Court of Appeal Rejects Same-sex Harassment Claim

As stated by the court of appeal,

Patrick Kelley was an apprentice ironworker employed by respondent The Conco Companies (Conco). He complained that he was subjected to a barrage of sexually demeaning comments and gestures by his male supervisor, and later to similar comments by male coworkers, and that he was also subjected to physical threats by coworkers in retaliation for his complaints about his supervisor. Kelley‘s employer changed his work site to separate him from his harassers, but Kelley was later suspended by his union from its apprenticeship program rendering him ineligible for employment. After the suspension expired, he was not rehired by Conco.

Sounds like sexual harassment? Wrong. The court of appeal decided that the supervisor's verbal abuse was not truly based on Kelley's sex. Therefore, although rude, the conduct was not actionable under the Fair Employment and Housing Act:
The sine qua non of any sexual harassment claim is that the plaintiff suffered discrimination because of sex. (Lyle, supra, 38 Cal.4th at pp. 279–280; Oncale v. Sundowner Offshore Services, Inc. (1998) 523 U.S. 75, 81 (Oncale).) ― ‗ ―The critical issue . . . is whether members of one sex are exposed to disadvantageous terms or conditions of employment to which members of the other sex are not exposed.‖ ‘ [Citations.]‖ (Lyle, at pp. 279–280, quoting Oncale, at p. 80.) A FEHA plaintiff must show ― ‗ ―that gender is a substantial factor in the discrimination, and that if the plaintiff ‗had been a man she would not have been treated in the same manner.‘ [Citation.]‘ [Citations.] Accordingly, it is the disparate treatment of an employee on the basis of sex . . . that is the essence of a sexual harassment claim.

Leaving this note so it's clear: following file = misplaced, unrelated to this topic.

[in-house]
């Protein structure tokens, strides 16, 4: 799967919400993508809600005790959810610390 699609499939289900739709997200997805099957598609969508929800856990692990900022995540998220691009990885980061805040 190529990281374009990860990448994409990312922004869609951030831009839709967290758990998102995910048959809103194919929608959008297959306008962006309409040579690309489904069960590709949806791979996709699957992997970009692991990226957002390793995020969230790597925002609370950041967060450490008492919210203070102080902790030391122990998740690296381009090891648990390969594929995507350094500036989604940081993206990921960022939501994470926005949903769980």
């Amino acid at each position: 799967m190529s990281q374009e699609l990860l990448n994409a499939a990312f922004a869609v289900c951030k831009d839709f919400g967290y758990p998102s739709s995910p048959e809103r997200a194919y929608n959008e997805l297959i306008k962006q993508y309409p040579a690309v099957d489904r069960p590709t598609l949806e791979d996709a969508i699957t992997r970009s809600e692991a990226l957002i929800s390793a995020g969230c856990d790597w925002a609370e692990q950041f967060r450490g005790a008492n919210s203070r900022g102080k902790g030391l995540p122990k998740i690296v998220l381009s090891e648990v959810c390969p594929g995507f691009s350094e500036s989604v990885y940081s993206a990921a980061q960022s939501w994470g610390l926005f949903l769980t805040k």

The court then surveyed the law and held that sexual harassment is not actionable under FEHA unless there is some link to sexual desire, or treatment that occurs only because of the victim's sex.  That is, merely because Kelley's boss used vicious slurs against Kelley, calling him a number of names and using sexually suggestive language, the boss did so out of anger, and not sexual desire or motivation.

The court, however, revived Kelley's retaliation claim because even though Kelley did not have a viable harassment claim, he had a good faith claim of retaliation.

This case, if it stays on the books, may change some folks' understanding of what "harassment" is.  But it should not change employers' responses to the kind of conduct that occurred in the facts of the opinion, nor should employers rely on this opinion as a way to give a harasser a free pass.  Trust me, when you read the facts, you'll see what I mean.

The case is Kelley v. The Conco Companies, Inc. and the opinion is here.